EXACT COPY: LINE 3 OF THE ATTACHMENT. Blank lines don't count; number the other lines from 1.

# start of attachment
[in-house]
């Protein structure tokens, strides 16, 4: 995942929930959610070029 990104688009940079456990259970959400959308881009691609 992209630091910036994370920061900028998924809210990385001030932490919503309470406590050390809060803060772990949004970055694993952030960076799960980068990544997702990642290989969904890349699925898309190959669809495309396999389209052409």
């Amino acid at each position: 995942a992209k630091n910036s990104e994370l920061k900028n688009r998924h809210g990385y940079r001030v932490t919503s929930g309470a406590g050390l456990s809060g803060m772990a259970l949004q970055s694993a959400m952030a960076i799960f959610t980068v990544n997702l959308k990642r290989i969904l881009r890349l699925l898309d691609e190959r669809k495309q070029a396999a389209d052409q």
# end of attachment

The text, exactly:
């Amino acid at each position: 995942a992209k630091n910036s990104e994370l920061k900028n688009r998924h809210g990385y940079r001030v932490t919503s929930g309470a406590g050390l456990s809060g803060m772990a259970l949004q970055s694993a959400m952030a960076i799960f959610t980068v990544n997702l959308k990642r290989i969904l881009r890349l699925l898309d691609e190959r669809k495309q070029a396999a389209d052409q």